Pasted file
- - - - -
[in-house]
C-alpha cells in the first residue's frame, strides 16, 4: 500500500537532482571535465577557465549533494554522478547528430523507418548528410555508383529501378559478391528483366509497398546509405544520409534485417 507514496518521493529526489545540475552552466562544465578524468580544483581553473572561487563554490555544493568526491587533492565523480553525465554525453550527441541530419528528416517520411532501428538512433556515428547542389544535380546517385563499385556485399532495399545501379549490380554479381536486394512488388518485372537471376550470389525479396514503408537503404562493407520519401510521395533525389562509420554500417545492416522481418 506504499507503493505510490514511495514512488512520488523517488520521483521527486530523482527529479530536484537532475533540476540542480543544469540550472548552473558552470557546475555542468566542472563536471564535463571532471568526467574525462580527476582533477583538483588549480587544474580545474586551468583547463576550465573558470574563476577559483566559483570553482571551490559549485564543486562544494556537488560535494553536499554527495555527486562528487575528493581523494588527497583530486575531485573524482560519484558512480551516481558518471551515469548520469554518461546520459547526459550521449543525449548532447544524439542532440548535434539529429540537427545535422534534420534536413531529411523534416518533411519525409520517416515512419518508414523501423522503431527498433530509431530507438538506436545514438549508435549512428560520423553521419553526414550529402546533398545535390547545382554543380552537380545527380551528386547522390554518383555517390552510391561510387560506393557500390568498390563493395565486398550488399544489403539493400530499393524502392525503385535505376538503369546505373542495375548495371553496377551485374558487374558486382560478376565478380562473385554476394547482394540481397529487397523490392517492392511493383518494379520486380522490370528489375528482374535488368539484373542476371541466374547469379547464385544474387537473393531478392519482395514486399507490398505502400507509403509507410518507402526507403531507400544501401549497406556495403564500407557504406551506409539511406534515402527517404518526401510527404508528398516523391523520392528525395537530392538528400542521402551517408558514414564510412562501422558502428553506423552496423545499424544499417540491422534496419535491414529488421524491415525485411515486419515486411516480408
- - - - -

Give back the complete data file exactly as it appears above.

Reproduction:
[in-house]
C-alpha cells in the first residue's frame, strides 16, 4: 500500500537532482571535465577557465549533494554522478547528430523507418548528410555508383529501378559478391528483366509497398546509405544520409534485417 507514496518521493529526489545540475552552466562544465578524468580544483581553473572561487563554490555544493568526491587533492565523480553525465554525453550527441541530419528528416517520411532501428538512433556515428547542389544535380546517385563499385556485399532495399545501379549490380554479381536486394512488388518485372537471376550470389525479396514503408537503404562493407520519401510521395533525389562509420554500417545492416522481418 506504499507503493505510490514511495514512488512520488523517488520521483521527486530523482527529479530536484537532475533540476540542480543544469540550472548552473558552470557546475555542468566542472563536471564535463571532471568526467574525462580527476582533477583538483588549480587544474580545474586551468583547463576550465573558470574563476577559483566559483570553482571551490559549485564543486562544494556537488560535494553536499554527495555527486562528487575528493581523494588527497583530486575531485573524482560519484558512480551516481558518471551515469548520469554518461546520459547526459550521449543525449548532447544524439542532440548535434539529429540537427545535422534534420534536413531529411523534416518533411519525409520517416515512419518508414523501423522503431527498433530509431530507438538506436545514438549508435549512428560520423553521419553526414550529402546533398545535390547545382554543380552537380545527380551528386547522390554518383555517390552510391561510387560506393557500390568498390563493395565486398550488399544489403539493400530499393524502392525503385535505376538503369546505373542495375548495371553496377551485374558487374558486382560478376565478380562473385554476394547482394540481397529487397523490392517492392511493383518494379520486380522490370528489375528482374535488368539484373542476371541466374547469379547464385544474387537473393531478392519482395514486399507490398505502400507509403509507410518507402526507403531507400544501401549497406556495403564500407557504406551506409539511406534515402527517404518526401510527404508528398516523391523520392528525395537530392538528400542521402551517408558514414564510412562501422558502428553506423552496423545499424544499417540491422534496419535491414529488421524491415525485411515486419515486411516480408